The process of valuing a business can involve several players, such as each party’s respective attorney, certified public accountants, financial advisers, bankers, or forensic accountants and business valuators. As noted above, it is often essential to obtain an expert to calculate the business owner’s disposable income available for support from that business early in the divorce litigation, as the lower wage earner will usually file for support, and the business owner’s income stream will come into question. While parties to a divorce action often want to avoid retaining an expert early in the proceedings because they are concerned about the cost, Heather Baranowski, director in BDO Consulting’s Pittsburgh office, suggests it can be more cost-effective to hire an expert early on. Beyond the support issue, a forensic accountant can assist with the drafting of discovery, cross-examination questions, and the organization of business records.
In Pennsylvania, most businesses are valued in accordance with the fair market value standard. This means that an expert determines the amount at which property would change hands between a willing buyer and a willing seller, when neither party is under compulsion to buy or sell and both have reasonable knowledge of relevant facts.
Whether or not the parties use one expert to value the business, or each obtains their own respective expert, there are also several common issues that parties often quarrel over when it comes to the business. The first issue is often the valuation date. One party may argue that the valuation date is the date of separation, and the other may argue that it is the date closest to the divorce trial date, or the date of distribution. This issue often arises when the business has increased in value since the date of separation. The Pennsylvania Supreme Court has stated a preference for the valuation to occur at or near the time of distribution, in Sutliff v. Sutliff, 543 A.2d 534, 535 (Pa. 1988). However, the trial court is free to select the date that best serves to provide for economic justice between the parties, per Sergi v. Sergi, 506 A.2d 928, 931-933 (Pa. Super. 1986).
Additionally, small business owners often argue that the business owner himself or herself makes up the business, and without that person, there would be no business. In other words, the business owner argues that his or her own personal goodwill is what drives the business. In determining the true value of a business, a trial court must assess the goodwill of a business. Personal goodwill is not divisible through equitable distribution. However, if the reputation is attributable to the business itself, which is called professional goodwill, then it is divisible. A forensic accountant can help prepare your argument for personal versus professional goodwill assessed to a business.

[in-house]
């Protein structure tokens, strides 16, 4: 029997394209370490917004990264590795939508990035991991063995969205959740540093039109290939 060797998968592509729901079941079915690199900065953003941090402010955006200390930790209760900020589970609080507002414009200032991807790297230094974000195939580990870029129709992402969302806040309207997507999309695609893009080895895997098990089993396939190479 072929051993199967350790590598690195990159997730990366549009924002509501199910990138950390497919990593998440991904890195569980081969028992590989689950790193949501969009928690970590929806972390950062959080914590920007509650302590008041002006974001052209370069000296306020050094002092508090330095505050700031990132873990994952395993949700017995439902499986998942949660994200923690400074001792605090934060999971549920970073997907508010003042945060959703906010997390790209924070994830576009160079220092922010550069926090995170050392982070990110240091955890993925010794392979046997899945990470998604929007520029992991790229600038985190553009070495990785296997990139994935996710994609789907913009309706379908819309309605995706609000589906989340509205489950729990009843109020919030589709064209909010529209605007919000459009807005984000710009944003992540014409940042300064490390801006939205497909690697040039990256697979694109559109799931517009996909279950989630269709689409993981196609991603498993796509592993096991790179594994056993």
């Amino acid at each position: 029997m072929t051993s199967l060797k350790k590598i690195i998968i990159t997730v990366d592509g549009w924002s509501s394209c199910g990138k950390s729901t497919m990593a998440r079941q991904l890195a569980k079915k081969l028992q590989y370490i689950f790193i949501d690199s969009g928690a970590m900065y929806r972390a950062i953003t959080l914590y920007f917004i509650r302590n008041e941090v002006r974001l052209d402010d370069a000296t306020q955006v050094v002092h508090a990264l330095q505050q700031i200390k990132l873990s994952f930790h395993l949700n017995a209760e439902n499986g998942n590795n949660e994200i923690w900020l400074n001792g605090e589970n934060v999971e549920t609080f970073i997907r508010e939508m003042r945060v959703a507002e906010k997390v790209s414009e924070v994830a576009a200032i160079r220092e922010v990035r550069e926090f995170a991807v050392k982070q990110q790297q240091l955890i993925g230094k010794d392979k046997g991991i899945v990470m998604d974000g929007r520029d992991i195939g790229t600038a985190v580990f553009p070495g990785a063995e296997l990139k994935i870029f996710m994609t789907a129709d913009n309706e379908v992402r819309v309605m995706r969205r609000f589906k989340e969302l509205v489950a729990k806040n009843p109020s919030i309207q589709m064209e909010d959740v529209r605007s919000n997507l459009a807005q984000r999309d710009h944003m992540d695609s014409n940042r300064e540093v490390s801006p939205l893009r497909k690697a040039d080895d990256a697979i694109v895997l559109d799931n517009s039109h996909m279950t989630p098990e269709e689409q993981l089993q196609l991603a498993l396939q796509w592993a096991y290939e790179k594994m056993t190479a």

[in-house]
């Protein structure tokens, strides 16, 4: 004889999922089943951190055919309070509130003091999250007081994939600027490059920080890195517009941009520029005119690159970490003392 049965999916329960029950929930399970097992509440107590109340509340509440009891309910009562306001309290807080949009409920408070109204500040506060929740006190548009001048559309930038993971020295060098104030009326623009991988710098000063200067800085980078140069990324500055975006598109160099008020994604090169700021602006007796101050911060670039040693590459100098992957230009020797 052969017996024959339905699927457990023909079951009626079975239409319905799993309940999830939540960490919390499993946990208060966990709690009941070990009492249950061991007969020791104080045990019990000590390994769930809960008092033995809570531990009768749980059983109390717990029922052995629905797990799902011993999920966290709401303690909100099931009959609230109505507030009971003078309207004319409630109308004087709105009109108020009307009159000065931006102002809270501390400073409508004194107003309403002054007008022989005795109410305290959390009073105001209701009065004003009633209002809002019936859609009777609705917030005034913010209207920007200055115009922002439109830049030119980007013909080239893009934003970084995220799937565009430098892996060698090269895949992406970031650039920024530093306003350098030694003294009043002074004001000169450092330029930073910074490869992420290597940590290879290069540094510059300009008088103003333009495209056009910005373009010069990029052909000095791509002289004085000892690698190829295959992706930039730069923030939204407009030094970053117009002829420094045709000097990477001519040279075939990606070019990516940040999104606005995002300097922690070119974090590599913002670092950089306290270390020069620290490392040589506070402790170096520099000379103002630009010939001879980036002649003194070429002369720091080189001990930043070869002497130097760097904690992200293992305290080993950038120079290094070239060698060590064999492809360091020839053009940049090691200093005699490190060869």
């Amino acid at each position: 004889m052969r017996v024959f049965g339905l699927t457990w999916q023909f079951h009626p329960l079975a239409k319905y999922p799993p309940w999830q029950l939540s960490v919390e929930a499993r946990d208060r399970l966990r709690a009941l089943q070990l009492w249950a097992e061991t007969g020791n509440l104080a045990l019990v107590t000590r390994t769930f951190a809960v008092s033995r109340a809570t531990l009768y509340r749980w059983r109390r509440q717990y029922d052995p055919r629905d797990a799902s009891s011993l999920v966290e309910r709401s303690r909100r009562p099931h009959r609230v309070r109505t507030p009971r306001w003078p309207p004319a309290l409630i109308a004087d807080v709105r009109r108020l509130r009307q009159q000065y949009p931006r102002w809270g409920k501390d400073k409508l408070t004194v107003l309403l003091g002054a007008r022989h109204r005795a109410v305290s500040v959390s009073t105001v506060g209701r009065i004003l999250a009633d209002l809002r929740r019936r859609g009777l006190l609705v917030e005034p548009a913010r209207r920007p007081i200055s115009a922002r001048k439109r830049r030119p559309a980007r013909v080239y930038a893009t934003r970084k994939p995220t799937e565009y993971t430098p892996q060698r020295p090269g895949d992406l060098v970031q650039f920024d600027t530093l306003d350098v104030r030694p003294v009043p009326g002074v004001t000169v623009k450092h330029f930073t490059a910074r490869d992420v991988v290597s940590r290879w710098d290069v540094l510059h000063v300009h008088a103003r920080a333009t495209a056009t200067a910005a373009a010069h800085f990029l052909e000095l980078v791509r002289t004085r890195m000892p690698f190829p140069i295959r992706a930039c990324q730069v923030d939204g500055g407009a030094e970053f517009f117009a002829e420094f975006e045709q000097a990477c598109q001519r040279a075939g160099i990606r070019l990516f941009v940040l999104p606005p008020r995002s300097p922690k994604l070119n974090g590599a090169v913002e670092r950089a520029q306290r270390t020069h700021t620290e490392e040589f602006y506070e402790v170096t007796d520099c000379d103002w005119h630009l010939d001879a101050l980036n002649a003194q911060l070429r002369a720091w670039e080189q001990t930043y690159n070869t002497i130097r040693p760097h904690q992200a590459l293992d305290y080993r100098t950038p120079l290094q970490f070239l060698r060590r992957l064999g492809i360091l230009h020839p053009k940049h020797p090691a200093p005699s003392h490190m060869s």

Distribution of the Business
Ultimately, the business valuation will lead to a number, which will be used in the divorce proceeding. The focus will then shift to how the business asset will be distributed. Generally, this is done via one of the following ways:
- The business owner and ex-spouse become partners in the business. This usually only occurs if the ex-spouse was extremely involved with the business. With this approach, each party’s decision-making capabilities must be clearly defined, as well as a resolution for instances when the parties disagree on a business decision. Mediation is often required in such instances.
- The business owner retains the business but buys out the ex-spouse by giving the ex-spouse a higher percentage of the other assets, which may include the house, retirement accounts and more. This approach involves risk for the business owner if the business fails in the future. Without other assets, he or she will have no other financial safety net.
- The business owner pays a monthly amount to the ex-spouse, which serves as an equitable distribution payment. This may be accomplished based upon the cash flow of the business or by the business obtaining a loan. The risks involved with this resolution are that if the business fails, the business owner may still owe the ex-spouse monthly payments. As such, a forensic accountant should prepare a cash-flow analysis prior to proposing this approach.
- The business owner may sell a stake in the business, such as an employee stock ownership purchase plan, to raise additional capital to buy out the ex-spouse.
All of the above options involve assessing the business, forecasting the effect of a potential buyout on the business, and determining which is the best resolution for the business to continue operating. No matter the avenue used, it is essential that business owners begin divorce-proofing their businesses as part of a long-term business plan. Doing so may save them extensive litigation costs, as well as protect their futures and the future of their businesses.
Dorothy C. O’Neil is co-chair of the family law practice at Burns White, with experience representing clients in all types of family law matters, including those involving complex divorce, custody and support. Contact her at firstname.lastname@example.org.
William J. Donovan is a member and co-chair of the family law group at the firm, where he draws from his diverse civil litigation practice and background in accounting to assist individuals and business owners in protecting and maximizing their assets. Contact him at email@example.com.
Reprinted with permission from the July 14, 2015 issue of The Legal Intelligencer. ©2015 ALM Media Properties, LLC. Further duplication without permission is prohibited. All rights reserved.